Then, my Paw Paw passed away in 1994.  By 14, I was a typical angst ridden teenage unhappy with the world in which I lived.  I had lost a parent I didn't know and felt this undeniable whole in me.  Who was he?  How was I like him?  Would he love me?  And a plethora of other questions that I had no answers to.  My Mom didn't talk about him much; my siblings are much older and so there just wasn't a lot of knowledge shared.  I felt isolated, alone, and that no one understood me.  I had great friends that hugged me and tried to help in working through my profound sense of grief, but their experience just simply didn't match mine.  In fact, at 12, I held a knife to my wrist in front of a dear friend and just wanted it to end.  The horror I feel in sharing that is abysmal and it most certainly was not last time I had that thought of just wanting it to end.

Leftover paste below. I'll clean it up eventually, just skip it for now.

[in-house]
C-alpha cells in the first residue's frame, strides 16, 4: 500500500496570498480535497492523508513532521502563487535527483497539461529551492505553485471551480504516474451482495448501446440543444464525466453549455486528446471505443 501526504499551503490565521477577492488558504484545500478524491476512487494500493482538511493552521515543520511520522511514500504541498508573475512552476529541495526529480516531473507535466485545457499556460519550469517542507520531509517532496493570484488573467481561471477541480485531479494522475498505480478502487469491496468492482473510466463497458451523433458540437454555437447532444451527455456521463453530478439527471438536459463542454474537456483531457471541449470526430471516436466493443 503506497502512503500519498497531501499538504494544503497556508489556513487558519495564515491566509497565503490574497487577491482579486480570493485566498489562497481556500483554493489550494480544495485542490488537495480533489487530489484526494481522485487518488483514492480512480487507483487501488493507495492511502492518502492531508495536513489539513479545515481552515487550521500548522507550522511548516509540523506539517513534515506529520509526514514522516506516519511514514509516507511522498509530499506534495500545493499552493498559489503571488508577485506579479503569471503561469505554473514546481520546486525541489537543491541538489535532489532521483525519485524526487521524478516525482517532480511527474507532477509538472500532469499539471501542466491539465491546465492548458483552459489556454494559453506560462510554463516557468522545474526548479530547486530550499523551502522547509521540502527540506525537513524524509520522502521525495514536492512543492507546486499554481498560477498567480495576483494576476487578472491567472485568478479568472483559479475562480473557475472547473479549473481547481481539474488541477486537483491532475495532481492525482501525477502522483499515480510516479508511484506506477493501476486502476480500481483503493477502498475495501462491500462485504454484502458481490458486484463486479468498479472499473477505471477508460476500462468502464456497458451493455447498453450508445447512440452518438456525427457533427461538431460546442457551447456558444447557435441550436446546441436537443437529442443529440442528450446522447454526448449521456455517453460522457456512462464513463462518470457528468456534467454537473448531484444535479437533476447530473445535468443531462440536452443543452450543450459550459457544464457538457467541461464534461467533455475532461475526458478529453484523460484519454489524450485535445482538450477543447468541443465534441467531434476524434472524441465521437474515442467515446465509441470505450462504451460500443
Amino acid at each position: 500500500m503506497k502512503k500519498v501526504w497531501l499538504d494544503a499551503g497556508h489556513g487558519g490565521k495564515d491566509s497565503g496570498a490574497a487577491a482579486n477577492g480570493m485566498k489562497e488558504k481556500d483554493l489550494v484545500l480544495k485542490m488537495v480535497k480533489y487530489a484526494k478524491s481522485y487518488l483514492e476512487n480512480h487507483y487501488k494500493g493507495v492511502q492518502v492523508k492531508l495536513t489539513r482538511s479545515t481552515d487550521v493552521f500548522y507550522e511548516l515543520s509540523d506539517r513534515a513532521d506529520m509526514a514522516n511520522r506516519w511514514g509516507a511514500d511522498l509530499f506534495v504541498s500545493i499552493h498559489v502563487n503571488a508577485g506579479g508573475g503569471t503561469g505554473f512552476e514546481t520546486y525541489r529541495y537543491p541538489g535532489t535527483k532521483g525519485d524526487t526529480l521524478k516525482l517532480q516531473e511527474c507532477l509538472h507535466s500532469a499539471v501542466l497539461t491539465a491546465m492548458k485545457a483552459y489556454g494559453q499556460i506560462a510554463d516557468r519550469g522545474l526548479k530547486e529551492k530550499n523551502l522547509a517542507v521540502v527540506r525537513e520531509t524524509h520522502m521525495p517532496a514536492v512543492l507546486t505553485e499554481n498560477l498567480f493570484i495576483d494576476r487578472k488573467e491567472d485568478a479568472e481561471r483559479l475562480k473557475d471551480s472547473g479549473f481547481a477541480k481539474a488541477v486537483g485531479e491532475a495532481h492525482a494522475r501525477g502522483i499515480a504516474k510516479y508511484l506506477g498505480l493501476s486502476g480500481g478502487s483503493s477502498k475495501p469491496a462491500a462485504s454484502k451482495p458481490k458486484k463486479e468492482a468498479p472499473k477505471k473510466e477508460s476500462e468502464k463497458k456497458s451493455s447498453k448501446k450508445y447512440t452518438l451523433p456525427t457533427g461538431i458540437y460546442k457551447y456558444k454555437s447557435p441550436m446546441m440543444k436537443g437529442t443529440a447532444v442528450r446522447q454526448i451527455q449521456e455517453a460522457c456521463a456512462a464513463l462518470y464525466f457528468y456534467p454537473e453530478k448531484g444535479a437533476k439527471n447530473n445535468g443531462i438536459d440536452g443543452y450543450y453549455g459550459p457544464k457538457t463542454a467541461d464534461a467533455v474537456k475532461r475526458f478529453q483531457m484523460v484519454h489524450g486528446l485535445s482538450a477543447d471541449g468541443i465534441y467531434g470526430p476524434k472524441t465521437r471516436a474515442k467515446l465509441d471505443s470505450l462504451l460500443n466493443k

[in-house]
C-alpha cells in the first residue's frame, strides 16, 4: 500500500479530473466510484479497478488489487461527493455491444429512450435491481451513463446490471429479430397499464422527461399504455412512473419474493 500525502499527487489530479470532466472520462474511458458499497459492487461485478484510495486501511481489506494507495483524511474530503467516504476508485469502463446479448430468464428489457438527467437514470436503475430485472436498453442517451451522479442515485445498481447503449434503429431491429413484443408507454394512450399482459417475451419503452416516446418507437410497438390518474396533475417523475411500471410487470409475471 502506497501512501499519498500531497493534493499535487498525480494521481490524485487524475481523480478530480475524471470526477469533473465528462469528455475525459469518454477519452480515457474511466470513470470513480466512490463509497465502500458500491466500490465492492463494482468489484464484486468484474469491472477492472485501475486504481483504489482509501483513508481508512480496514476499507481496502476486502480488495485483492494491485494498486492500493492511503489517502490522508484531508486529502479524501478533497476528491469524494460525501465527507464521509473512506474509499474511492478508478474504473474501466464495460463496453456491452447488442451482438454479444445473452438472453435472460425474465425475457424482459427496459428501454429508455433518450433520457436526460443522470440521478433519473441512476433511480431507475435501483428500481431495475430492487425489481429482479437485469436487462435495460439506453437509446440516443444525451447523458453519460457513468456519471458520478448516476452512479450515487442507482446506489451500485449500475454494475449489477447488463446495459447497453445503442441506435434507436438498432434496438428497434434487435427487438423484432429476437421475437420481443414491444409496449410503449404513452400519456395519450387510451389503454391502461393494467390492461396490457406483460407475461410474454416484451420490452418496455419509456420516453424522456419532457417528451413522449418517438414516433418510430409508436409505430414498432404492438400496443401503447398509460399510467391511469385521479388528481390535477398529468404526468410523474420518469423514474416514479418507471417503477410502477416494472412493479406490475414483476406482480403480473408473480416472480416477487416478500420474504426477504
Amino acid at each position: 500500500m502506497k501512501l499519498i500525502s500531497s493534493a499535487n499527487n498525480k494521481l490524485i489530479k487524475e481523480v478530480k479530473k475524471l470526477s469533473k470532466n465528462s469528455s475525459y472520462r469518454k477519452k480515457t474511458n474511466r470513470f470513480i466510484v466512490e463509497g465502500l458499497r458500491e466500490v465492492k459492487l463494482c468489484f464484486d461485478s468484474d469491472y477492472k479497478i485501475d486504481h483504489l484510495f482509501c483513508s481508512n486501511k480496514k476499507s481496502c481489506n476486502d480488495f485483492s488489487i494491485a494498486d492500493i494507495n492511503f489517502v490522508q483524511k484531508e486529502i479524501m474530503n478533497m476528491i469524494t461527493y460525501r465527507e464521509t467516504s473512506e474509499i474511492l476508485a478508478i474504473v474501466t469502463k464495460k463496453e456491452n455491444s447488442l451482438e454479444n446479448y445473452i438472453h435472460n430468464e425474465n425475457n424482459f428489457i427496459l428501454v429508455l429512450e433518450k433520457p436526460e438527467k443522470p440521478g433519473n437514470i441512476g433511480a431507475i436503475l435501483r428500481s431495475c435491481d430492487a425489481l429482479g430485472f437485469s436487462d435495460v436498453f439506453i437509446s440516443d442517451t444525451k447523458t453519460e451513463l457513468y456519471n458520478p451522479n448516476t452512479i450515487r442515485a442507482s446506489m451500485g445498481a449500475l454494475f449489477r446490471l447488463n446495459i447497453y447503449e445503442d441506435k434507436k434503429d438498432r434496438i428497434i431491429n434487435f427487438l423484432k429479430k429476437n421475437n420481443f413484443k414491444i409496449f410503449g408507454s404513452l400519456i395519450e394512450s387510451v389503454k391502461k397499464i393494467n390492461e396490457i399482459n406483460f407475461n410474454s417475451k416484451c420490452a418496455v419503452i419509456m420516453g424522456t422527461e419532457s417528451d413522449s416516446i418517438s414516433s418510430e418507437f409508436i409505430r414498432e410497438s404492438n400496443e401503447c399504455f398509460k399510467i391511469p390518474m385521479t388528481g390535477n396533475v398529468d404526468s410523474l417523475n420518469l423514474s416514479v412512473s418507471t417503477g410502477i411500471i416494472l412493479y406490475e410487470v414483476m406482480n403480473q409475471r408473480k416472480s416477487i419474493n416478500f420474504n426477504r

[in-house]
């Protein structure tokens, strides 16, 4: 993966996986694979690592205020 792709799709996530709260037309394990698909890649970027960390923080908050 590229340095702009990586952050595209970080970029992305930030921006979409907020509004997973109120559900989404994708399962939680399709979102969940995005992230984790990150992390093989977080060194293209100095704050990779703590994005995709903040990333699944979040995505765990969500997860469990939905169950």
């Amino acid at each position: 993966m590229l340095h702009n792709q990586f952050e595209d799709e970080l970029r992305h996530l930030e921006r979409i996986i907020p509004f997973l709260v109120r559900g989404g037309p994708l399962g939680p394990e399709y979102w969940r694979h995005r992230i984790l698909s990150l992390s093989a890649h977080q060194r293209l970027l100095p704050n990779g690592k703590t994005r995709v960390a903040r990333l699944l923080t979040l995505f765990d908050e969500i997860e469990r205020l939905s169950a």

There were so many more episodes of crying my self to sleep, crying in my car at 16, at staring at the black hole just wishing I could fall in and really just be with my old Daddy.  If I was with him, he couldn't leave again or some other such nonsense.  There was a black fog that I carried no matter where I was, where I went, or how I tried to escape.  

College wasn't much better, but I got to fuel the fire with lots of booze.  That wasn't really a good idea and led to nights of me sitting in the middle of the street, crying in the rain, as my boyfriend at the time had to pick me up and carry me into my parents' house one summers' night.